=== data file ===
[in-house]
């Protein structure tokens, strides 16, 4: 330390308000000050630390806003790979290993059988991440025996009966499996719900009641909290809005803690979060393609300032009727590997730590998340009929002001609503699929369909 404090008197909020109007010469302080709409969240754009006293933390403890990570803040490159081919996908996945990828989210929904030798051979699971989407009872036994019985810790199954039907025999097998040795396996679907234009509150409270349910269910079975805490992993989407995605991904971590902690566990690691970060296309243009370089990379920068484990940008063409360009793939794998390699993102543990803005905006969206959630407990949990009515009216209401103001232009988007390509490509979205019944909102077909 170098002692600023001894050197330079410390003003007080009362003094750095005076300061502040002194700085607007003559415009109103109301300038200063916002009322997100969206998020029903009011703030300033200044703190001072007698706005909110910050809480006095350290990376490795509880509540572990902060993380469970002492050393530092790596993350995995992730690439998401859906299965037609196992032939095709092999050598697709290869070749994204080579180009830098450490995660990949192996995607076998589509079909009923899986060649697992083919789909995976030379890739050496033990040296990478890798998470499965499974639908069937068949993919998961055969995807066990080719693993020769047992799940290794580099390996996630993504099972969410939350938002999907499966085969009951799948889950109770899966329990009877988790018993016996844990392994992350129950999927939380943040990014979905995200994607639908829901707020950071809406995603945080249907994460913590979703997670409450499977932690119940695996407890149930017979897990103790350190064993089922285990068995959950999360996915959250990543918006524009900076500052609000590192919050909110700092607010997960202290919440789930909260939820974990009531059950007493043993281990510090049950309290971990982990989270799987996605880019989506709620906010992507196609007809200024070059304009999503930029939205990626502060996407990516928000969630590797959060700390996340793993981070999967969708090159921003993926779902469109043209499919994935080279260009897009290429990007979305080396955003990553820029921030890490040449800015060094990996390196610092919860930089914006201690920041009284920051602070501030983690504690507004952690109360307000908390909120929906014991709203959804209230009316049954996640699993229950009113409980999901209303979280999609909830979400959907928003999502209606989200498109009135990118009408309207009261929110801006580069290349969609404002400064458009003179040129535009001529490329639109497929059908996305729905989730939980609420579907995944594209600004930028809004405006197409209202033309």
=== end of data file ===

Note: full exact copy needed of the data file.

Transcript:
[in-house]
């Protein structure tokens, strides 16, 4: 330390308000000050630390806003790979290993059988991440025996009966499996719900009641909290809005803690979060393609300032009727590997730590998340009929002001609503699929369909 404090008197909020109007010469302080709409969240754009006293933390403890990570803040490159081919996908996945990828989210929904030798051979699971989407009872036994019985810790199954039907025999097998040795396996679907234009509150409270349910269910079975805490992993989407995605991904971590902690566990690691970060296309243009370089990379920068484990940008063409360009793939794998390699993102543990803005905006969206959630407990949990009515009216209401103001232009988007390509490509979205019944909102077909 170098002692600023001894050197330079410390003003007080009362003094750095005076300061502040002194700085607007003559415009109103109301300038200063916002009322997100969206998020029903009011703030300033200044703190001072007698706005909110910050809480006095350290990376490795509880509540572990902060993380469970002492050393530092790596993350995995992730690439998401859906299965037609196992032939095709092999050598697709290869070749994204080579180009830098450490995660990949192996995607076998589509079909009923899986060649697992083919789909995976030379890739050496033990040296990478890798998470499965499974639908069937068949993919998961055969995807066990080719693993020769047992799940290794580099390996996630993504099972969410939350938002999907499966085969009951799948889950109770899966329990009877988790018993016996844990392994992350129950999927939380943040990014979905995200994607639908829901707020950071809406995603945080249907994460913590979703997670409450499977932690119940695996407890149930017979897990103790350190064993089922285990068995959950999360996915959250990543918006524009900076500052609000590192919050909110700092607010997960202290919440789930909260939820974990009531059950007493043993281990510090049950309290971990982990989270799987996605880019989506709620906010992507196609007809200024070059304009999503930029939205990626502060996407990516928000969630590797959060700390996340793993981070999967969708090159921003993926779902469109043209499919994935080279260009897009290429990007979305080396955003990553820029921030890490040449800015060094990996390196610092919860930089914006201690920041009284920051602070501030983690504690507004952690109360307000908390909120929906014991709203959804209230009316049954996640699993229950009113409980999901209303979280999609909830979400959907928003999502209606989200498109009135990118009408309207009261929110801006580069290349969609404002400064458009003179040129535009001529490329639109497929059908996305729905989730939980609420579907995944594209600004930028809004405006197409209202033309």